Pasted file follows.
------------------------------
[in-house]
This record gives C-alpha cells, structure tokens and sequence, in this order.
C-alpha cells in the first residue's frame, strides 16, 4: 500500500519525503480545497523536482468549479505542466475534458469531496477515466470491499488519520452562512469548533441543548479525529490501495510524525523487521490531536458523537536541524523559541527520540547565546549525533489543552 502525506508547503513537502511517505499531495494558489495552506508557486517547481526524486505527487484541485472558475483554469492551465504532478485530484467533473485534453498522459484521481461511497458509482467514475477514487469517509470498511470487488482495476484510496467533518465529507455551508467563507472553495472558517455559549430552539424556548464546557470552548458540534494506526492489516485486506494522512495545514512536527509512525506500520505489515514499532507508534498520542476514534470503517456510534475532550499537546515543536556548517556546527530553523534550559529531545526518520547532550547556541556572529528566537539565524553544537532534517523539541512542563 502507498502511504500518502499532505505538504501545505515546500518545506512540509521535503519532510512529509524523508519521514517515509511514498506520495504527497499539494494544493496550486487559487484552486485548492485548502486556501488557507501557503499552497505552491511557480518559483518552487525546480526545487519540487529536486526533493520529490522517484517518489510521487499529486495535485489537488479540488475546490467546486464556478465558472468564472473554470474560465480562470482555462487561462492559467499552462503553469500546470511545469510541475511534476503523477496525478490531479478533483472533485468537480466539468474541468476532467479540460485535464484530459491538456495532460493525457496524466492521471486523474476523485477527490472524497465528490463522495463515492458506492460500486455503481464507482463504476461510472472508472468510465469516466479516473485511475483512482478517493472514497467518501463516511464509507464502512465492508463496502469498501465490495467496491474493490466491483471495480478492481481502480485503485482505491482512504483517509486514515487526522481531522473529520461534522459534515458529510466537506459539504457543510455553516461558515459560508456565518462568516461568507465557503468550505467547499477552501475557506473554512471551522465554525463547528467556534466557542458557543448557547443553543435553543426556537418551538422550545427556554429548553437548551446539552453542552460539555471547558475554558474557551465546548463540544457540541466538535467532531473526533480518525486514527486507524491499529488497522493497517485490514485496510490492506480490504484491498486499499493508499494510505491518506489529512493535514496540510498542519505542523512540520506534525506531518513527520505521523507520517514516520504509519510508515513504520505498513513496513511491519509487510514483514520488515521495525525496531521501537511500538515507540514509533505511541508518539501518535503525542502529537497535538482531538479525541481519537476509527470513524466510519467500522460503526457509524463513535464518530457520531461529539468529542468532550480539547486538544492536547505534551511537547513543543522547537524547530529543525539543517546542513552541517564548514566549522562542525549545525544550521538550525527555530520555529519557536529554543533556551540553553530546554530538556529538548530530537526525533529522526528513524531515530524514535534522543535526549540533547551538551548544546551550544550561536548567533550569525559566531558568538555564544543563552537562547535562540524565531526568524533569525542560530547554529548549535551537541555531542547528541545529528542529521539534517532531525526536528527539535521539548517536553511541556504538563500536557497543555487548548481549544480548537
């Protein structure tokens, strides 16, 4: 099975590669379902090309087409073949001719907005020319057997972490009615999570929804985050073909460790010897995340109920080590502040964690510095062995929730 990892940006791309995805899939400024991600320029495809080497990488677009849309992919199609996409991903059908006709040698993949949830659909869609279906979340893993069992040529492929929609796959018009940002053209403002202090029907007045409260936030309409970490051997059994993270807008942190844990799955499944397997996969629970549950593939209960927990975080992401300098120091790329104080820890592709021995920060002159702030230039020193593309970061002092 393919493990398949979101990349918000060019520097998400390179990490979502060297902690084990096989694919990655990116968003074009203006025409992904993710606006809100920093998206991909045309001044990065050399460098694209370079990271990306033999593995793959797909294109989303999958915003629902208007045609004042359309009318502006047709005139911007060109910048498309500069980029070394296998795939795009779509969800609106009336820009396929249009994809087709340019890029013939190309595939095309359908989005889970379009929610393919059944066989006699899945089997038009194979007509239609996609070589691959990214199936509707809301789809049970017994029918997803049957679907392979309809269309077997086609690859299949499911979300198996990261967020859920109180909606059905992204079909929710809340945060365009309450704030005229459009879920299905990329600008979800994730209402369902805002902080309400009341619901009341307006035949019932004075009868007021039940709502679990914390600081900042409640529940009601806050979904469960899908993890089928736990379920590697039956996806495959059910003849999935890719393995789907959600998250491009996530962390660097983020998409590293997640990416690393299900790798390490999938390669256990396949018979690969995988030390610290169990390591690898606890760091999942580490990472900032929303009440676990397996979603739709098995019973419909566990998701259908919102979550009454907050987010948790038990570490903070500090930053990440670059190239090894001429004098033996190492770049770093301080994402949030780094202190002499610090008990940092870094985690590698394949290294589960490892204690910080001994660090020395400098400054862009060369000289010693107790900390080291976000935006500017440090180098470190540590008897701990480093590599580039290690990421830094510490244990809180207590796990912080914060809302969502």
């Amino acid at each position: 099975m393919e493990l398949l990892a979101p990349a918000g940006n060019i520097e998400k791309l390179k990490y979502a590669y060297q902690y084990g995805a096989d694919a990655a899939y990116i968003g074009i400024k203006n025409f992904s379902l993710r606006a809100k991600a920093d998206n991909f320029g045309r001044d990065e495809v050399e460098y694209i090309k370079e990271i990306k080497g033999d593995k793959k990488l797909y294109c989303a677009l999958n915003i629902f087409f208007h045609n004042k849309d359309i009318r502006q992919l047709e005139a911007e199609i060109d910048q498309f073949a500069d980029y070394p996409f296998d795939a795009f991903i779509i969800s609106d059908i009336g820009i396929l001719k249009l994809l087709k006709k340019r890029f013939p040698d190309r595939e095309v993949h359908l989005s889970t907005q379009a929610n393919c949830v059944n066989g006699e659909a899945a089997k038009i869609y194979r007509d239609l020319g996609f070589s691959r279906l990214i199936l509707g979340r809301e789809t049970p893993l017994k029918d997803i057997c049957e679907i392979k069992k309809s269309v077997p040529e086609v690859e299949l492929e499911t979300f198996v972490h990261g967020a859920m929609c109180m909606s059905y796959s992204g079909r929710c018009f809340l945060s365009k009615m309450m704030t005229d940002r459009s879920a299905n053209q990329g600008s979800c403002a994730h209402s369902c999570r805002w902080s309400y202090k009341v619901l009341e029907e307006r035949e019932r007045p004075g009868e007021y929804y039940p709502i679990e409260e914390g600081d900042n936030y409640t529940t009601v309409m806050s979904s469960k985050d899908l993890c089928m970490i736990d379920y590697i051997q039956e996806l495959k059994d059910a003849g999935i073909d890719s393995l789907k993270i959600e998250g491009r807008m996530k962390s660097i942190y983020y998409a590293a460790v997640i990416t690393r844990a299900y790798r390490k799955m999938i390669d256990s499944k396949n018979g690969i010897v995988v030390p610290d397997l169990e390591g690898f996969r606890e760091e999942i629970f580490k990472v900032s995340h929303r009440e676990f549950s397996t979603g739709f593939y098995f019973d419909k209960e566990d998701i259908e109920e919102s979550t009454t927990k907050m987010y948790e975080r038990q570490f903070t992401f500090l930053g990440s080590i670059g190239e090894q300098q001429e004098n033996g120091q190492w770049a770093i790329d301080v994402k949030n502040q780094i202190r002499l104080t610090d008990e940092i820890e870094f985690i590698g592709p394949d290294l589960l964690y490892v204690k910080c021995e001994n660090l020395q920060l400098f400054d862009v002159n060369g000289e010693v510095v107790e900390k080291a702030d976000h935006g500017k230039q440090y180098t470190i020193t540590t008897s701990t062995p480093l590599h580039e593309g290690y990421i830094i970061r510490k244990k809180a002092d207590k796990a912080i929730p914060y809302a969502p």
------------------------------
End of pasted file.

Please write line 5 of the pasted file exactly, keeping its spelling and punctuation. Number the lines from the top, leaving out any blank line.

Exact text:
């Amino acid at each position: 099975m393919e493990l398949l990892a979101p990349a918000g940006n060019i520097e998400k791309l390179k990490y979502a590669y060297q902690y084990g995805a096989d694919a990655a899939y990116i968003g074009i400024k203006n025409f992904s379902l993710r606006a809100k991600a920093d998206n991909f320029g045309r001044d990065e495809v050399e460098y694209i090309k370079e990271i990306k080497g033999d593995k793959k990488l797909y294109c989303a677009l999958n915003i629902f087409f208007h045609n004042k849309d359309i009318r502006q992919l047709e005139a911007e199609i060109d910048q498309f073949a500069d980029y070394p996409f296998d795939a795009f991903i779509i969800s609106d059908i009336g820009i396929l001719k249009l994809l087709k006709k340019r890029f013939p040698d190309r595939e095309v993949h359908l989005s889970t907005q379009a929610n393919c949830v059944n066989g006699e659909a899945a089997k038009i869609y194979r007509d239609l020319g996609f070589s691959r279906l990214i199936l509707g979340r809301e789809t049970p893993l017994k029918d997803i057997c049957e679907i392979k069992k309809s269309v077997p040529e086609v690859e299949l492929e499911t979300f198996v972490h990261g967020a859920m929609c109180m909606s059905y796959s992204g079909r929710c018009f809340l945060s365009k009615m309450m704030t005229d940002r459009s879920a299905n053209q990329g600008s979800c403002a994730h209402s369902c999570r805002w902080s309400y202090k009341v619901l009341e029907e307006r035949e019932r007045p004075g009868e007021y929804y039940p709502i679990e409260e914390g600081d900042n936030y409640t529940t009601v309409m806050s979904s469960k985050d899908l993890c089928m970490i736990d379920y590697i051997q039956e996806l495959k059994d059910a003849g999935i073909d890719s393995l789907k993270i959600e998250g491009r807008m996530k962390s660097i942190y983020y998409a590293a460790v997640i990416t690393r844990a299900y790798r390490k799955m999938i390669d256990s499944k396949n018979g690969i010897v995988v030390p610290d397997l169990e390591g690898f996969r606890e760091e999942i629970f580490k990472v900032s995340h929303r009440e676990f549950s397996t979603g739709f593939y098995f019973d419909k209960e566990d998701i259908e109920e919102s979550t009454t927990k907050m987010y948790e975080r038990q570490f903070t992401f500090l930053g990440s080590i670059g190239e090894q300098q001429e004098n033996g120091q190492w770049a770093i790329d301080v994402k949030n502040q780094i202190r002499l104080t610090d008990e940092i820890e870094f985690i590698g592709p394949d290294l589960l964690y490892v204690k910080c021995e001994n660090l020395q920060l400098f400054d862009v002159n060369g000289e010693v510095v107790e900390k080291a702030d976000h935006g500017k230039q440090y180098t470190i020193t540590t008897s701990t062995p480093l590599h580039e593309g290690y990421i830094i970061r510490k244990k809180a002092d207590k796990a912080i929730p914060y809302a969502p």